'Deem and pass' or a Demon Pass?

Nancy Pelosi calls it "deem and pass," but the phrase sure sounds more like "Demon Pass." And the ‘sound' of what the Democrats propose is closer to the truth; our nation stands atop a mountain divide, and the populace waits to learn if we will continue our trek along a sun-drenched ridge, or if we will plunge headlong into a cold valley oppressed by fog and mist. We stand at a Demon Pass. Which way will we go?

As Politico tells it:

"If I were advising somebody," on whether deem and pass would run into constitutional trouble, "I would say to them, ‘Don't do it,'" said Alan Morrison, a professor at the George Washington University Law School who has litigated similar issues before the Supreme Court on behalf of the watchdog organization Public Citizen. "What does ‘deem' mean? In class I always say it means ‘let's pretend.' 'Deems' means it's not true."

[snip]

"To be sure," he continued, "each house has the power to make its own rules. But House and Senate rules cannot dispense with the bare-bones requirements of the Constitution. Under Article I, Section 7, passage of one bill cannot be deemed to be enactment of another." He cited the line-item veto as his primary precedent on the grounds that it disregarded the constitutional procedure for enacting laws.

Yale Law School professor Jack Balkin agreed that, under the precedents, "the House has to step up and take responsibility for passing the same text as appears in the Senate bill." But, he said, "if they do that, then the precise mechanism (two bills or use of a self-executing rule) isn't as important. One of the purposes of requiring passage of the same bill by both Houses of Congress is to prevent congressmen and senators from attempting to deny responsibility for the laws that they pass by sending the president different bills."

Scholars seem to agree that a small number of Supreme Court decisions may decide this issue, among them Clinton v. City of New York from 1998. If that is true, language from that case may apply:

Justice John Paul Stevens, writing for the court, defined the procedure in the line-item case as having three steps: approval of a bill by one house, approval of the "exact text" by the other house, and a presidential signature. "The constitution explicitly requires that each of those three steps be taken before a bill may ‘become a law,'" he wrote.

So, as a nation we stand atop Demon Pass; on one side lies the Constitution, and on the other.....


Nancy Pelosi calls it "deem and pass," but the phrase sure sounds more like "Demon Pass." And the ‘sound' of what the Democrats propose is closer to the truth; our nation stands atop a mountain divide, and the populace waits to learn if we will continue our trek along a sun-drenched ridge, or if we will plunge headlong into a cold valley oppressed by fog and mist.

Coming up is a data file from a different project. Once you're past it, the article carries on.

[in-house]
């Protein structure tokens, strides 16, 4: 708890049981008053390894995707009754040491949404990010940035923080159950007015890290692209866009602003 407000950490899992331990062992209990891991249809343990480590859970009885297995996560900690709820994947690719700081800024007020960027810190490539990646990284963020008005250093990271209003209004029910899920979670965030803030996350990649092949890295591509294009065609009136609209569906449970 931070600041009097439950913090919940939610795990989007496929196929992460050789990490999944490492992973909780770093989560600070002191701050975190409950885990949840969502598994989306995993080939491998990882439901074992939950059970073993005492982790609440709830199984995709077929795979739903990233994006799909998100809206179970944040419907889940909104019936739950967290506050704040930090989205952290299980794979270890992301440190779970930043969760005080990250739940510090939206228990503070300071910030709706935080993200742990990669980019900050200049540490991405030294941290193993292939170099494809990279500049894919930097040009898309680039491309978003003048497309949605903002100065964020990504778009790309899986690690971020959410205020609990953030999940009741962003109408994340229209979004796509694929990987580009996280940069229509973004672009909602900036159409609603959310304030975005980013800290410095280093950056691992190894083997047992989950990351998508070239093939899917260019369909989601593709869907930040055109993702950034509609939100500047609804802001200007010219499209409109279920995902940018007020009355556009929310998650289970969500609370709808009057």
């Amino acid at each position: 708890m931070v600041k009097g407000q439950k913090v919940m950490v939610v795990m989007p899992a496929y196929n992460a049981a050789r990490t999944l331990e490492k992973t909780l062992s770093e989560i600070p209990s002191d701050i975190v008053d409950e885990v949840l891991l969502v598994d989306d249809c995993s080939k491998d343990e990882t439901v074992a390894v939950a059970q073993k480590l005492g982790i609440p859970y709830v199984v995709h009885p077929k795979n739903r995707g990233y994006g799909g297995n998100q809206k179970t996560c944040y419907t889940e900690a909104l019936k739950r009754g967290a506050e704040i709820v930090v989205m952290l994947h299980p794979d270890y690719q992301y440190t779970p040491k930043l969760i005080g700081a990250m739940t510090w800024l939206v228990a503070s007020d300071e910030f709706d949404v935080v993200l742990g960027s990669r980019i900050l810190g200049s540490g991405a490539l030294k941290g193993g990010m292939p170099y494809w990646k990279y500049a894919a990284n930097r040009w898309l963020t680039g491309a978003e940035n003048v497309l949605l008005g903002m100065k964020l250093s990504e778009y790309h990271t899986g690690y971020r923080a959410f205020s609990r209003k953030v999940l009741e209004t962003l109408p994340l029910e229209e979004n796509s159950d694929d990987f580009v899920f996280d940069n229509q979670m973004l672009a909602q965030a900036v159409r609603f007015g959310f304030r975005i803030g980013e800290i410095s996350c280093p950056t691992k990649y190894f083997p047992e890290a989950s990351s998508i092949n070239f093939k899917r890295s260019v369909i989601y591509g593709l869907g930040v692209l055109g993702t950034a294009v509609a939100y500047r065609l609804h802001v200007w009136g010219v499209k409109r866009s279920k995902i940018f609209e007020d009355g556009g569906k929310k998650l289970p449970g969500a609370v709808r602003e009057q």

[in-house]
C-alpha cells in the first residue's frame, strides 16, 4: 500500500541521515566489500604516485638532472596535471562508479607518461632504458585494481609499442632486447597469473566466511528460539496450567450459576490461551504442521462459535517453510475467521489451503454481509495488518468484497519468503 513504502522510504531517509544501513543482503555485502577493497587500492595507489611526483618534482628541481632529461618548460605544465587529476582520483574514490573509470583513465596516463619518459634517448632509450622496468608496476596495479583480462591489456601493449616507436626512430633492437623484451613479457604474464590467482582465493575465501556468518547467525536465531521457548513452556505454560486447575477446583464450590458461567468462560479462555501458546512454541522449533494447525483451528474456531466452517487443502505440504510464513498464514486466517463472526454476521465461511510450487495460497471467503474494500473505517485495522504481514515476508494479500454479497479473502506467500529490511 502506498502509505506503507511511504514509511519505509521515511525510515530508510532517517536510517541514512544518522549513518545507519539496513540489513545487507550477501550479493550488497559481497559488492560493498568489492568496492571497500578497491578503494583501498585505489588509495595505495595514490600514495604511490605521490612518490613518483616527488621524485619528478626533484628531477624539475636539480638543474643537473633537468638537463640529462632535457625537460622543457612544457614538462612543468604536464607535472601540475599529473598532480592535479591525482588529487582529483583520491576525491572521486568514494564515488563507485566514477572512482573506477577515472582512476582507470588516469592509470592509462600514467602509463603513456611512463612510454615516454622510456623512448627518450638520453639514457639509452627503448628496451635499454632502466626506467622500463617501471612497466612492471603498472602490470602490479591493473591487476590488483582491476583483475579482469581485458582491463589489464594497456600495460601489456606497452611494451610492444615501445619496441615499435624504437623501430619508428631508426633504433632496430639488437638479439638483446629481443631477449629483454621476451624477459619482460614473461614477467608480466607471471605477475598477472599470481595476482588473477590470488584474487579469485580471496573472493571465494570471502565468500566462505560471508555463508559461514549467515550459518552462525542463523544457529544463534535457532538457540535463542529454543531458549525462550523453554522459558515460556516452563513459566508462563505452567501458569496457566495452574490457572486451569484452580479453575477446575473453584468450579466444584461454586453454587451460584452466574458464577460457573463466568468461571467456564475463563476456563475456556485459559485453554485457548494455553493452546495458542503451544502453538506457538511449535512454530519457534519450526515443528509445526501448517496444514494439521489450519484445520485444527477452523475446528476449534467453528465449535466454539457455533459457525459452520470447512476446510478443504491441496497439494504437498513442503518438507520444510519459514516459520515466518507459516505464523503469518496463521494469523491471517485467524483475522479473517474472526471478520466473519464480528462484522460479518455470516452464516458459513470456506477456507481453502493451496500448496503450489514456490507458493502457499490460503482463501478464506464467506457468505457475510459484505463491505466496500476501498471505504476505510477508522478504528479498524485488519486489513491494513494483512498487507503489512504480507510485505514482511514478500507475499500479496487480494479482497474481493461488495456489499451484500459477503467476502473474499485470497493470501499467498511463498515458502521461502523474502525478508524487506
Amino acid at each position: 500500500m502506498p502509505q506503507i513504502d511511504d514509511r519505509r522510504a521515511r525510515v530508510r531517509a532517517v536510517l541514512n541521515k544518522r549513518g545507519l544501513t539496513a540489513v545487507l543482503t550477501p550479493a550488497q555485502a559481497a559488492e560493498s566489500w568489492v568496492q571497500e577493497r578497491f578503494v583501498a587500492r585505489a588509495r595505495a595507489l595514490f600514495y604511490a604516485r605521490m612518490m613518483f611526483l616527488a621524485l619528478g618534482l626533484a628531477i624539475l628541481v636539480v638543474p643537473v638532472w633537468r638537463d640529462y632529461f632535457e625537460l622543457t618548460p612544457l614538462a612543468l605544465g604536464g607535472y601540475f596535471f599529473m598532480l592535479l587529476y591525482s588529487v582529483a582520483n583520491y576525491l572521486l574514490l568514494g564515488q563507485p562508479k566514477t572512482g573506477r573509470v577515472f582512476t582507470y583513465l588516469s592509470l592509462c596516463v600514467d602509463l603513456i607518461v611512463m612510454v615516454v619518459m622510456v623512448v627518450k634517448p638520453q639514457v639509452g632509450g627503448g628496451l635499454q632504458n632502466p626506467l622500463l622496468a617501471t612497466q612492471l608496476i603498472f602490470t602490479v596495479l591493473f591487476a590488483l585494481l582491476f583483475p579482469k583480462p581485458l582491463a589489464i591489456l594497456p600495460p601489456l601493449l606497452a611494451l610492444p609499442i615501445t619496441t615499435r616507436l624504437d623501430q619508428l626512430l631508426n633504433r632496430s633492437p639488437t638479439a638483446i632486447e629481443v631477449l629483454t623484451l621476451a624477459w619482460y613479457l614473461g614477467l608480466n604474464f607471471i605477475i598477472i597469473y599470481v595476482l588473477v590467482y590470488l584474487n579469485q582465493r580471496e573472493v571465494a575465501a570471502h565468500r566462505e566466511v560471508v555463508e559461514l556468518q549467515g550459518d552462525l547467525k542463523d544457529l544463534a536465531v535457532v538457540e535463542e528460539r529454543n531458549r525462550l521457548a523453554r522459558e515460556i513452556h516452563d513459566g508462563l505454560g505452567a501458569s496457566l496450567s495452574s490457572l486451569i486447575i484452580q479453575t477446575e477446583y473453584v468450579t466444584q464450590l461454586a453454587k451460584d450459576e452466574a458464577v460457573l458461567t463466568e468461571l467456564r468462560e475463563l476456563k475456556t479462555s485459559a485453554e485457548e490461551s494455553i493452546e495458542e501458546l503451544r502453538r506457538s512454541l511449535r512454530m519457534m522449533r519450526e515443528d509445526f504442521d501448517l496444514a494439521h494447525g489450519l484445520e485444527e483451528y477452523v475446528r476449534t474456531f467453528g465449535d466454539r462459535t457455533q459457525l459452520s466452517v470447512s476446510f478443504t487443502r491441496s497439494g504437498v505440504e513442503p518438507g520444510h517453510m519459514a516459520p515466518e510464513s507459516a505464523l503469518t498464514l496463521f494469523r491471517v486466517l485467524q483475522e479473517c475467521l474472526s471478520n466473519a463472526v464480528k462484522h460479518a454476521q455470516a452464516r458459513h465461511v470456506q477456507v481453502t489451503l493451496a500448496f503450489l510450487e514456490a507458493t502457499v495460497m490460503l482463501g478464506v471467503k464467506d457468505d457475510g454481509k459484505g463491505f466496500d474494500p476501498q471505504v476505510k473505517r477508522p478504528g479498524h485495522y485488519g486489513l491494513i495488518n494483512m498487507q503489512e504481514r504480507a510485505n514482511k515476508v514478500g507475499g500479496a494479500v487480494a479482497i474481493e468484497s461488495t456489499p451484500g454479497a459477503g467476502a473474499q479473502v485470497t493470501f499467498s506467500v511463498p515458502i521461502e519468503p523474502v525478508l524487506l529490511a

We stand at a Demon Pass. Which way will we go?

As Politico tells it:

"If I were advising somebody," on whether deem and pass would run into constitutional trouble, "I would say to them, ‘Don't do it,'" said Alan Morrison, a professor at the George Washington University Law School who has litigated similar issues before the Supreme Court on behalf of the watchdog organization Public Citizen. "What does ‘deem' mean? In class I always say it means ‘let's pretend.' 'Deems' means it's not true."

[snip]

"To be sure," he continued, "each house has the power to make its own rules. But House and Senate rules cannot dispense with the bare-bones requirements of the Constitution. Under Article I, Section 7, passage of one bill cannot be deemed to be enactment of another." He cited the line-item veto as his primary precedent on the grounds that it disregarded the constitutional procedure for enacting laws.

Yale Law School professor Jack Balkin agreed that, under the precedents, "the House has to step up and take responsibility for passing the same text as appears in the Senate bill." But, he said, "if they do that, then the precise mechanism (two bills or use of a self-executing rule) isn't as important. One of the purposes of requiring passage of the same bill by both Houses of Congress is to prevent congressmen and senators from attempting to deny responsibility for the laws that they pass by sending the president different bills."

Scholars seem to agree that a small number of Supreme Court decisions may decide this issue, among them Clinton v. City of New York from 1998. If that is true, language from that case may apply:

Justice John Paul Stevens, writing for the court, defined the procedure in the line-item case as having three steps: approval of a bill by one house, approval of the "exact text" by the other house, and a presidential signature. "The constitution explicitly requires that each of those three steps be taken before a bill may ‘become a law,'" he wrote.

So, as a nation we stand atop Demon Pass; on one side lies the Constitution, and on the other.....


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